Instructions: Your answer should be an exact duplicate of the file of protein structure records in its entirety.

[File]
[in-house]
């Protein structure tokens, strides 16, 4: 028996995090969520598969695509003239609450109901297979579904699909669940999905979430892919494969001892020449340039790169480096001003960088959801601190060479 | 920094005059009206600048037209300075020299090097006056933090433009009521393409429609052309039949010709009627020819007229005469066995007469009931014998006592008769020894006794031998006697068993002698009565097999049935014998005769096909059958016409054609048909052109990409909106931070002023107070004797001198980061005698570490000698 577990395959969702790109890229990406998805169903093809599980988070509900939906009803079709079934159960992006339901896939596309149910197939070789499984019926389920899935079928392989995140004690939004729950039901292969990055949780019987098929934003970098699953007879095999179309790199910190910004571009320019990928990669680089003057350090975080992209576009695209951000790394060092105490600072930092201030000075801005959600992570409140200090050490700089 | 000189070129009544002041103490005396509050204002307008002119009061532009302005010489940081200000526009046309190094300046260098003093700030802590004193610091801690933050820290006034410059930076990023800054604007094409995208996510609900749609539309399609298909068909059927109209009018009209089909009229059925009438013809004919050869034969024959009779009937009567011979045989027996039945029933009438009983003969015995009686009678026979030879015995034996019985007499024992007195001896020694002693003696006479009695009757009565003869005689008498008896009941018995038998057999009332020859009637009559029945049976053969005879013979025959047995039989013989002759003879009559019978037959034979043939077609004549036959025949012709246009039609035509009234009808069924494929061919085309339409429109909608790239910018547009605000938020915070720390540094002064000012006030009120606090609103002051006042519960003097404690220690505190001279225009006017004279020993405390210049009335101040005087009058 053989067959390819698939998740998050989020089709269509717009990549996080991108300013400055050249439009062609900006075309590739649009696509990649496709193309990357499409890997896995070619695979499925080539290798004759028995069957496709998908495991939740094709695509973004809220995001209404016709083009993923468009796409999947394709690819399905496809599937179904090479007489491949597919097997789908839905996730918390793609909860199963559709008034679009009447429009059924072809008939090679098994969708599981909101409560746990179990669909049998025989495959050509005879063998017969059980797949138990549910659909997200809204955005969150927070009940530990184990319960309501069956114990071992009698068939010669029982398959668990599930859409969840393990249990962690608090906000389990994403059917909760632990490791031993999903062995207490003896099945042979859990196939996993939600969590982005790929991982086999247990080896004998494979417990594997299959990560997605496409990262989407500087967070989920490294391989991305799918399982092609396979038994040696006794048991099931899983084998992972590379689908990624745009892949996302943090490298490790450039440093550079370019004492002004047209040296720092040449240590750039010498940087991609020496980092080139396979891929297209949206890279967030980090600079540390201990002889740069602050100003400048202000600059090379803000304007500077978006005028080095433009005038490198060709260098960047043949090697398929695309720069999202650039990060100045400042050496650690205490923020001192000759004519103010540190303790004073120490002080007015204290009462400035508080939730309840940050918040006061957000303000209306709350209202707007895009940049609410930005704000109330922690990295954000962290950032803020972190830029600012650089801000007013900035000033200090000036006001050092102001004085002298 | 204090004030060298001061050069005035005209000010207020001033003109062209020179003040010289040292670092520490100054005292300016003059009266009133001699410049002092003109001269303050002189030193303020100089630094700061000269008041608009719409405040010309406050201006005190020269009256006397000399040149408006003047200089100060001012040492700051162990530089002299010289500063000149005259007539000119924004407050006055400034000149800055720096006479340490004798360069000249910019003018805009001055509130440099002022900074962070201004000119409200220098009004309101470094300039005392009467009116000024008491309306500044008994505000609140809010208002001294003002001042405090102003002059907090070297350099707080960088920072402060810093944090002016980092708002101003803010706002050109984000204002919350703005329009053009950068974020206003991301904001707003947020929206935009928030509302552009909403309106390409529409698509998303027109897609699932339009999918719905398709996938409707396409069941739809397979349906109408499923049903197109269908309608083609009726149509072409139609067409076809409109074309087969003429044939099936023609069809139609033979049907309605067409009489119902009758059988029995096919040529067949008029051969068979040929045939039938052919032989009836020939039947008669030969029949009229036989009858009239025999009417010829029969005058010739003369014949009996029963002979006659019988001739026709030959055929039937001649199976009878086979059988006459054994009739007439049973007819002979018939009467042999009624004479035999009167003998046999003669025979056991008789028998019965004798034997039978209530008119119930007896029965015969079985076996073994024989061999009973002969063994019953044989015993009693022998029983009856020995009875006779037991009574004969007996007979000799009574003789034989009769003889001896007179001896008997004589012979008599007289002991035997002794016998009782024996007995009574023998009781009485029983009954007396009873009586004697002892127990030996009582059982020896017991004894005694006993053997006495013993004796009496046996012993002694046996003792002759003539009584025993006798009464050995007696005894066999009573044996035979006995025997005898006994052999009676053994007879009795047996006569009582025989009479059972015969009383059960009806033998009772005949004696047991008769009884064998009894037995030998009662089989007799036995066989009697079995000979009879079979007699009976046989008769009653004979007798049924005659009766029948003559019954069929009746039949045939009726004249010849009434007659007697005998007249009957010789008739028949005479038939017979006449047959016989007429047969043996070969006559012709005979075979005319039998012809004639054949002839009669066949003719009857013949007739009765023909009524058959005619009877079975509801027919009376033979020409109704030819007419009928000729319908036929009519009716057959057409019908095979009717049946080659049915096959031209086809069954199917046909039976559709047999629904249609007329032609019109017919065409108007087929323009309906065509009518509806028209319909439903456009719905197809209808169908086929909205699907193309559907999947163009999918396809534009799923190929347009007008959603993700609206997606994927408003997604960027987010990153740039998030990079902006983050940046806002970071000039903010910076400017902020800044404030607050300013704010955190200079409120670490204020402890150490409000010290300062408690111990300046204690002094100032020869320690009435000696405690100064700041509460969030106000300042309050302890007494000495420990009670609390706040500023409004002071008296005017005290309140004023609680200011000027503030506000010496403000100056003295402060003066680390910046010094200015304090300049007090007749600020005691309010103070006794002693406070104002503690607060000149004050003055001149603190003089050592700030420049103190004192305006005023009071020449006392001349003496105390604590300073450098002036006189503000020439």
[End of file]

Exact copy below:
[in-house]
């Protein structure tokens, strides 16, 4: 028996995090969520598969695509003239609450109901297979579904699909669940999905979430892919494969001892020449340039790169480096001003960088959801601190060479 | 920094005059009206600048037209300075020299090097006056933090433009009521393409429609052309039949010709009627020819007229005469066995007469009931014998006592008769020894006794031998006697068993002698009565097999049935014998005769096909059958016409054609048909052109990409909106931070002023107070004797001198980061005698570490000698 577990395959969702790109890229990406998805169903093809599980988070509900939906009803079709079934159960992006339901896939596309149910197939070789499984019926389920899935079928392989995140004690939004729950039901292969990055949780019987098929934003970098699953007879095999179309790199910190910004571009320019990928990669680089003057350090975080992209576009695209951000790394060092105490600072930092201030000075801005959600992570409140200090050490700089 | 000189070129009544002041103490005396509050204002307008002119009061532009302005010489940081200000526009046309190094300046260098003093700030802590004193610091801690933050820290006034410059930076990023800054604007094409995208996510609900749609539309399609298909068909059927109209009018009209089909009229059925009438013809004919050869034969024959009779009937009567011979045989027996039945029933009438009983003969015995009686009678026979030879015995034996019985007499024992007195001896020694002693003696006479009695009757009565003869005689008498008896009941018995038998057999009332020859009637009559029945049976053969005879013979025959047995039989013989002759003879009559019978037959034979043939077609004549036959025949012709246009039609035509009234009808069924494929061919085309339409429109909608790239910018547009605000938020915070720390540094002064000012006030009120606090609103002051006042519960003097404690220690505190001279225009006017004279020993405390210049009335101040005087009058 053989067959390819698939998740998050989020089709269509717009990549996080991108300013400055050249439009062609900006075309590739649009696509990649496709193309990357499409890997896995070619695979499925080539290798004759028995069957496709998908495991939740094709695509973004809220995001209404016709083009993923468009796409999947394709690819399905496809599937179904090479007489491949597919097997789908839905996730918390793609909860199963559709008034679009009447429009059924072809008939090679098994969708599981909101409560746990179990669909049998025989495959050509005879063998017969059980797949138990549910659909997200809204955005969150927070009940530990184990319960309501069956114990071992009698068939010669029982398959668990599930859409969840393990249990962690608090906000389990994403059917909760632990490791031993999903062995207490003896099945042979859990196939996993939600969590982005790929991982086999247990080896004998494979417990594997299959990560997605496409990262989407500087967070989920490294391989991305799918399982092609396979038994040696006794048991099931899983084998992972590379689908990624745009892949996302943090490298490790450039440093550079370019004492002004047209040296720092040449240590750039010498940087991609020496980092080139396979891929297209949206890279967030980090600079540390201990002889740069602050100003400048202000600059090379803000304007500077978006005028080095433009005038490198060709260098960047043949090697398929695309720069999202650039990060100045400042050496650690205490923020001192000759004519103010540190303790004073120490002080007015204290009462400035508080939730309840940050918040006061957000303000209306709350209202707007895009940049609410930005704000109330922690990295954000962290950032803020972190830029600012650089801000007013900035000033200090000036006001050092102001004085002298 | 204090004030060298001061050069005035005209000010207020001033003109062209020179003040010289040292670092520490100054005292300016003059009266009133001699410049002092003109001269303050002189030193303020100089630094700061000269008041608009719409405040010309406050201006005190020269009256006397000399040149408006003047200089100060001012040492700051162990530089002299010289500063000149005259007539000119924004407050006055400034000149800055720096006479340490004798360069000249910019003018805009001055509130440099002022900074962070201004000119409200220098009004309101470094300039005392009467009116000024008491309306500044008994505000609140809010208002001294003002001042405090102003002059907090070297350099707080960088920072402060810093944090002016980092708002101003803010706002050109984000204002919350703005329009053009950068974020206003991301904001707003947020929206935009928030509302552009909403309106390409529409698509998303027109897609699932339009999918719905398709996938409707396409069941739809397979349906109408499923049903197109269908309608083609009726149509072409139609067409076809409109074309087969003429044939099936023609069809139609033979049907309605067409009489119902009758059988029995096919040529067949008029051969068979040929045939039938052919032989009836020939039947008669030969029949009229036989009858009239025999009417010829029969005058010739003369014949009996029963002979006659019988001739026709030959055929039937001649199976009878086979059988006459054994009739007439049973007819002979018939009467042999009624004479035999009167003998046999003669025979056991008789028998019965004798034997039978209530008119119930007896029965015969079985076996073994024989061999009973002969063994019953044989015993009693022998029983009856020995009875006779037991009574004969007996007979000799009574003789034989009769003889001896007179001896008997004589012979008599007289002991035997002794016998009782024996007995009574023998009781009485029983009954007396009873009586004697002892127990030996009582059982020896017991004894005694006993053997006495013993004796009496046996012993002694046996003792002759003539009584025993006798009464050995007696005894066999009573044996035979006995025997005898006994052999009676053994007879009795047996006569009582025989009479059972015969009383059960009806033998009772005949004696047991008769009884064998009894037995030998009662089989007799036995066989009697079995000979009879079979007699009976046989008769009653004979007798049924005659009766029948003559019954069929009746039949045939009726004249010849009434007659007697005998007249009957010789008739028949005479038939017979006449047959016989007429047969043996070969006559012709005979075979005319039998012809004639054949002839009669066949003719009857013949007739009765023909009524058959005619009877079975509801027919009376033979020409109704030819007419009928000729319908036929009519009716057959057409019908095979009717049946080659049915096959031209086809069954199917046909039976559709047999629904249609007329032609019109017919065409108007087929323009309906065509009518509806028209319909439903456009719905197809209808169908086929909205699907193309559907999947163009999918396809534009799923190929347009007008959603993700609206997606994927408003997604960027987010990153740039998030990079902006983050940046806002970071000039903010910076400017902020800044404030607050300013704010955190200079409120670490204020402890150490409000010290300062408690111990300046204690002094100032020869320690009435000696405690100064700041509460969030106000300042309050302890007494000495420990009670609390706040500023409004002071008296005017005290309140004023609680200011000027503030506000010496403000100056003295402060003066680390910046010094200015304090300049007090007749600020005691309010103070006794002693406070104002503690607060000149004050003055001149603190003089050592700030420049103190004192305006005023009071020449006392001349003496105390604590300073450098002036006189503000020439």